"Jeez, Mum! You don’t have to yell!”
“Really? ’Cause it seems like I do. Just once, I’d like to see you people hang up your backpacks without me having to THROW A TEMPER TANTRUM!”
Sometimes, I come a tiny bit unraveled.
Sometimes, the responsibilities that come with the charming children and the stressy job and just existing on the planet, really, become too much. The drudgey form my life has taken sends me into something of a spin.
A few years ago was my nadir. I scarcely recognised the pinched, exhausted woman staring hollowly back at me above the bathroom sink.
I moved through each day beseeching everyone I encountered to understand that I was not, actually, the careworn hag before them: I am so damn fun on the inside, I mentally assured coworkers, PTA parents, the checkout guy at Safeway. You people have no idea.
When you find yourself explaining, even internally, that the person you’re being is not the person you are, it’s possible that something is amiss.
As I hit drudge bottom, I knew I wanted to be more fun, to have more fun. But the thought of adding fun activities to my schedule got me exhausted all over again. I needed more outward manifestations of my inner fun person, but where would I find the time?
I stewed for a while.
At last, I announced my solution in the minivan. “I have critical information for you people,” I said, as we headed out for a Saturday of epic birthday-shopping, practice-attending, errand-running proportion. “I’ve made a commitment, and I want to say it out loud so that you can hold me to it.”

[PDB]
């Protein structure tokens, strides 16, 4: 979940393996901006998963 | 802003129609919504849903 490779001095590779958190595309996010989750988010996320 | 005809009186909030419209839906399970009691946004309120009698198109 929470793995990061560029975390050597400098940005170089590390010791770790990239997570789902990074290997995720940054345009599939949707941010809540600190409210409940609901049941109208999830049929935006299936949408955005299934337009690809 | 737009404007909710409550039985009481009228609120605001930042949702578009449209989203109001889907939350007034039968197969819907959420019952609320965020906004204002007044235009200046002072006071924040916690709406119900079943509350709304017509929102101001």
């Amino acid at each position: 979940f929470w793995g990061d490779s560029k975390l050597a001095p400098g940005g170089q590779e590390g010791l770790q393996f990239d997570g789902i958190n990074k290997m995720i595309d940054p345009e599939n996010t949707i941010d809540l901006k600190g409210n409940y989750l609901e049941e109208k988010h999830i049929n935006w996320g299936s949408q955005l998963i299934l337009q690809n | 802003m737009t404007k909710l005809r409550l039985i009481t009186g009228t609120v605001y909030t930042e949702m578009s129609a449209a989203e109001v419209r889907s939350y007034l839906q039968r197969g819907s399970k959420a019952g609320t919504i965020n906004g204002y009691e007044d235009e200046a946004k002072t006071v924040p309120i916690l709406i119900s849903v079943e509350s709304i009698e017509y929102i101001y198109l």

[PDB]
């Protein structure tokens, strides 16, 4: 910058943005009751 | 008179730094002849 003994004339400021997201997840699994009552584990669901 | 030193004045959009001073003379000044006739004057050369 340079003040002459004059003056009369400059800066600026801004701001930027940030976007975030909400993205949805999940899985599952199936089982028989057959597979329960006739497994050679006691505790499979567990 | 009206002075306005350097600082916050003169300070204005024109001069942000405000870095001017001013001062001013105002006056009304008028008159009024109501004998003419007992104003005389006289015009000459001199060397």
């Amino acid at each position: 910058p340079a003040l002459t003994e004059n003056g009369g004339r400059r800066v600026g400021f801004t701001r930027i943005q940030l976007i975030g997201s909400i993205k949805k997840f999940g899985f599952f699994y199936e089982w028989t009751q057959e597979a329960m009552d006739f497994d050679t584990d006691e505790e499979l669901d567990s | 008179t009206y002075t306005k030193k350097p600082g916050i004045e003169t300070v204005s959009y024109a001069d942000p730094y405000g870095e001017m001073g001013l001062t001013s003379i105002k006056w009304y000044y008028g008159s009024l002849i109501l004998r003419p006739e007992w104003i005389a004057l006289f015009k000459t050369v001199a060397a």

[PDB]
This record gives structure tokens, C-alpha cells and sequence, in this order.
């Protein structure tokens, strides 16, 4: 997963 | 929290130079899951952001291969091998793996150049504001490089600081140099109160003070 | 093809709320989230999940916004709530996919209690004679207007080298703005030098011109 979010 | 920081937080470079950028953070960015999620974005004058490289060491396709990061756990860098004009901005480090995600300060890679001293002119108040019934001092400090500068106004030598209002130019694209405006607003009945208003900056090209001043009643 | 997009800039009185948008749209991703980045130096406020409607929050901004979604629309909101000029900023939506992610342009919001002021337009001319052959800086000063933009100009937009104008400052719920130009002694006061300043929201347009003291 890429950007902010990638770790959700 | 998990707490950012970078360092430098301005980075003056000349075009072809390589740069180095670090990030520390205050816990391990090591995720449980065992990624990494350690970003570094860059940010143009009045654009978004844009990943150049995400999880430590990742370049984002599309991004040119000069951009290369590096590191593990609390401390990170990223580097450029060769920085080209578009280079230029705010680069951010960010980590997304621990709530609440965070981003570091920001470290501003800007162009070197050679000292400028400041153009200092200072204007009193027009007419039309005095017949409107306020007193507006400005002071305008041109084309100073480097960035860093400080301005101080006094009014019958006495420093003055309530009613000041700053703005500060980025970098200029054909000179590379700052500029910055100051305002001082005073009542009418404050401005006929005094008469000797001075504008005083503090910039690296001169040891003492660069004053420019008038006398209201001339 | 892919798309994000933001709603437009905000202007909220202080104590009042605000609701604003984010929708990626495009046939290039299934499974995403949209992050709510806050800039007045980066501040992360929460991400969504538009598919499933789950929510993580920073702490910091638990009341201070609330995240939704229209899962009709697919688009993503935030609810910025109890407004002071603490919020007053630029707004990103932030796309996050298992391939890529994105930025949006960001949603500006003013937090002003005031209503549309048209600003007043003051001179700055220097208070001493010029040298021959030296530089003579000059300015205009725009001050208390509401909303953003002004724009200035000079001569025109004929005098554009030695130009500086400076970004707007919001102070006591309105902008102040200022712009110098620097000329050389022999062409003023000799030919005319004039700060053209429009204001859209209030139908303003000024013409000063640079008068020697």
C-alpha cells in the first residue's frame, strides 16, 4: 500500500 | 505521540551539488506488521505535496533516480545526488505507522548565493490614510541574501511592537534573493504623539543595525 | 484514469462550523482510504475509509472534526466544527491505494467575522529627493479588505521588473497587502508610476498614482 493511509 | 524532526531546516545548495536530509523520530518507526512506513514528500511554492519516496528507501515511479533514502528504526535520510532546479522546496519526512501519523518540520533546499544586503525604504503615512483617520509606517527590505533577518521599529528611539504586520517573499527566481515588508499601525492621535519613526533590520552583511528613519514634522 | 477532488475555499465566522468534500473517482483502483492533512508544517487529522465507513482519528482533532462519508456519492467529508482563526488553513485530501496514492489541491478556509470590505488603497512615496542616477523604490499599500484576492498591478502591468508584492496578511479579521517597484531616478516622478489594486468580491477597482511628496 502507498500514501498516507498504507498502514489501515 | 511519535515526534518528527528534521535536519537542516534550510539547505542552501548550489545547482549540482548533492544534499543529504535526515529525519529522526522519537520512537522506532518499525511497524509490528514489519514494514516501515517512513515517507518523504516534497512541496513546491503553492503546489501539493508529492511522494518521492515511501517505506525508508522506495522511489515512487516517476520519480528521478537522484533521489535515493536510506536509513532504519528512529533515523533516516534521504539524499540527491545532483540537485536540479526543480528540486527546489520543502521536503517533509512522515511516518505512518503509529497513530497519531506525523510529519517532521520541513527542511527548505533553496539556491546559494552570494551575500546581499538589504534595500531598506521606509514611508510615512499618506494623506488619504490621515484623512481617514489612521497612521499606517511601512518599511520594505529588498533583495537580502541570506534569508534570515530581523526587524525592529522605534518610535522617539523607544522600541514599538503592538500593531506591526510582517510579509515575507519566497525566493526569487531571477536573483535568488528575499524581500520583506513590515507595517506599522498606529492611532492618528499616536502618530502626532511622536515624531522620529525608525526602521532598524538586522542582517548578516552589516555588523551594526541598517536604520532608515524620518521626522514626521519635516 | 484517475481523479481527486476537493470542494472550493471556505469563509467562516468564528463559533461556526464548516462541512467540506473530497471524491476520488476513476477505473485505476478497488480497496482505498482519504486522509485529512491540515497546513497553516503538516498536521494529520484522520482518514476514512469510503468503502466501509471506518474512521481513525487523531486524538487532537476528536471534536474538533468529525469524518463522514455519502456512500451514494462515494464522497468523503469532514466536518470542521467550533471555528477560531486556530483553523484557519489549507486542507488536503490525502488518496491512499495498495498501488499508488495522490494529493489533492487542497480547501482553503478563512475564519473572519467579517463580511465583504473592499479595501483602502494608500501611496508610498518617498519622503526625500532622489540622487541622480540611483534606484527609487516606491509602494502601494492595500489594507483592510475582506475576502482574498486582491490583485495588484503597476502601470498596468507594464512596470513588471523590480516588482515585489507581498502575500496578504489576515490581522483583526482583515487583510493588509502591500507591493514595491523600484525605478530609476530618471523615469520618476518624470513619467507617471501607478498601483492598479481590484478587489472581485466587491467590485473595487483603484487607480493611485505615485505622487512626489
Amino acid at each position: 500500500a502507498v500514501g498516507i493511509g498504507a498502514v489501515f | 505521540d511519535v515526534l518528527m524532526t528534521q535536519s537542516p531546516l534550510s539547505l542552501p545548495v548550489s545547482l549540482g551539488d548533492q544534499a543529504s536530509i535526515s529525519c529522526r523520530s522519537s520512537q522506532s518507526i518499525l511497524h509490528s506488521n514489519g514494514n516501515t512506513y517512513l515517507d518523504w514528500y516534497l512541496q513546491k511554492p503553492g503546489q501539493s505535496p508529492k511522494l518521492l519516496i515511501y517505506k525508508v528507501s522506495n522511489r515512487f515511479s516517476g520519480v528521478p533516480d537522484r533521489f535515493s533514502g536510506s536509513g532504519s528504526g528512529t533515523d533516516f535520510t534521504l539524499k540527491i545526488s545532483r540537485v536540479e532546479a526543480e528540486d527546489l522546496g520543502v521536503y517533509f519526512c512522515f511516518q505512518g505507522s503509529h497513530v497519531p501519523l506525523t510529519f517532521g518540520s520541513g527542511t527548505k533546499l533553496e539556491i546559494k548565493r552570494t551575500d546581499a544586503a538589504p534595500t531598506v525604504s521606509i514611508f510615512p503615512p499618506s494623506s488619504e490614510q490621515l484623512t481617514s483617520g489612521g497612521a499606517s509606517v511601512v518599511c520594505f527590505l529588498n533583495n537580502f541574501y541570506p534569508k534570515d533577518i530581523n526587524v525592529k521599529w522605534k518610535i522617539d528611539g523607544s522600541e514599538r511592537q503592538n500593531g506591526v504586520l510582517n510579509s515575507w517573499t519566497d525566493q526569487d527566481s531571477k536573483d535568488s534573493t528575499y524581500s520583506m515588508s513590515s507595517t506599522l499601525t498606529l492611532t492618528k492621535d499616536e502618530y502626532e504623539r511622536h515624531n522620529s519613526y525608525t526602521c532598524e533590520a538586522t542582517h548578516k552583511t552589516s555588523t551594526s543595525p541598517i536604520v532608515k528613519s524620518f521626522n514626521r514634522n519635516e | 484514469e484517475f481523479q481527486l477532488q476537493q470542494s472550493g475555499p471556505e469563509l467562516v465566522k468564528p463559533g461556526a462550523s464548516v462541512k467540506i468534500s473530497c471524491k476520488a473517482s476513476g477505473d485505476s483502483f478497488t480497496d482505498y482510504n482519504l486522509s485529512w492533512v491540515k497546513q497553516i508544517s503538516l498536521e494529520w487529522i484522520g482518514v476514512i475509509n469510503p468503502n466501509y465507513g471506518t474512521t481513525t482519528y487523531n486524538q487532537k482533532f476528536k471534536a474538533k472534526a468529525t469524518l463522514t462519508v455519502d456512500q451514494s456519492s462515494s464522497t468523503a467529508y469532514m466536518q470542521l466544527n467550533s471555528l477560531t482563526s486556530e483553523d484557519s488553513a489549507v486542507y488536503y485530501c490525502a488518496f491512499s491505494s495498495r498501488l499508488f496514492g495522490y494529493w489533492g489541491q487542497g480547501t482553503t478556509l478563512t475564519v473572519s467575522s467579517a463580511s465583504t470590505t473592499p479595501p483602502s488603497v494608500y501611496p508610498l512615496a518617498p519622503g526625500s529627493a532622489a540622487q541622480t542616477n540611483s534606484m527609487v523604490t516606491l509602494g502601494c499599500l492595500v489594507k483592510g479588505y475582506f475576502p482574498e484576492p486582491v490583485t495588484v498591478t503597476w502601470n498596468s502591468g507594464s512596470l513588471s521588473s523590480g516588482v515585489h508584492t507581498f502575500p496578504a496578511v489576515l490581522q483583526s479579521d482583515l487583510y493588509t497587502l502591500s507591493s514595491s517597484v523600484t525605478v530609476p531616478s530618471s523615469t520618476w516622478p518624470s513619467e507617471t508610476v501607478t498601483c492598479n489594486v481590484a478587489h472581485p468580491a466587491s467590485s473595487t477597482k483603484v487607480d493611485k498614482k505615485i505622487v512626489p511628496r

My pause here was perhaps overly dramatic. “I am committed to fun.”
While Eldest and Youngest processed this information, Middlest piped up from the way back. “So, like, you’re only going to do fun stuff?” He pitched another M&M in the air and tried to catch it in his mouth. For Middlest, manifesting his inner fun person had never been much of an issue. “What about going to work, and driving us places?”
“Exactly,” I said. “I can’t drop the things I do already, so this won’t be easy. That’s why I have to be committed.”
My family seemed game. Also, a little disbelieving and not so interested. No matter. The drudgery was my problem. I’d take it from here.
Eleanor Roosevelt, righteous badass and mother of six, was being her supergenius self when she said “No one can make you feel inferior without your permission.” And you know what? Ditto drudge. I’d let myself get all drudgey, and I could revoke my pass. I was committed to finding fun all over the place. Given my dearth of disposable time, the first step would be to fun-ify necessary tasks.